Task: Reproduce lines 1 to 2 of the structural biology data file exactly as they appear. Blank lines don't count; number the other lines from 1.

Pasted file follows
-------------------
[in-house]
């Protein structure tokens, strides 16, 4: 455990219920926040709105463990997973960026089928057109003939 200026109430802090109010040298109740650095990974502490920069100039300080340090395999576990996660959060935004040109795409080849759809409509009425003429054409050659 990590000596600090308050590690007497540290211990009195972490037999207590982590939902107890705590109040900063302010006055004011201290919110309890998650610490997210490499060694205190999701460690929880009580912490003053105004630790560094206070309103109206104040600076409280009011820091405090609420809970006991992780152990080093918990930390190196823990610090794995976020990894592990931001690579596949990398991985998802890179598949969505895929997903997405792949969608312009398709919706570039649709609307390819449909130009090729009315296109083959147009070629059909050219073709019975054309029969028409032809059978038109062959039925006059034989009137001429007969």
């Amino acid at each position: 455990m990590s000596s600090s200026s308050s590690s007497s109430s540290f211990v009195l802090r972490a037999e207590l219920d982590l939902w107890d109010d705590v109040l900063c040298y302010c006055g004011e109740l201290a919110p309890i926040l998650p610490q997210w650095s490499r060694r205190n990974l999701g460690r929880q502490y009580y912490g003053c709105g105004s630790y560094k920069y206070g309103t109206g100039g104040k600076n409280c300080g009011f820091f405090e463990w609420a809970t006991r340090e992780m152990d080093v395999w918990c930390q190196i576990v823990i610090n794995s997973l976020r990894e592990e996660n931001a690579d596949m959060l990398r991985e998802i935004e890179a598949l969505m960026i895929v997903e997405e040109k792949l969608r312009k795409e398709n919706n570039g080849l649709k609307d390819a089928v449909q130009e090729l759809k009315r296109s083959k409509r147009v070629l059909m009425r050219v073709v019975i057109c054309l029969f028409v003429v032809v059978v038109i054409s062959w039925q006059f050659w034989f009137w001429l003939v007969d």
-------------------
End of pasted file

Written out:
[in-house]
């Protein structure tokens, strides 16, 4: 455990219920926040709105463990997973960026089928057109003939 200026109430802090109010040298109740650095990974502490920069100039300080340090395999576990996660959060935004040109795409080849759809409509009425003429054409050659 990590000596600090308050590690007497540290211990009195972490037999207590982590939902107890705590109040900063302010006055004011201290919110309890998650610490997210490499060694205190999701460690929880009580912490003053105004630790560094206070309103109206104040600076409280009011820091405090609420809970006991992780152990080093918990930390190196823990610090794995976020990894592990931001690579596949990398991985998802890179598949969505895929997903997405792949969608312009398709919706570039649709609307390819449909130009090729009315296109083959147009070629059909050219073709019975054309029969028409032809059978038109062959039925006059034989009137001429007969």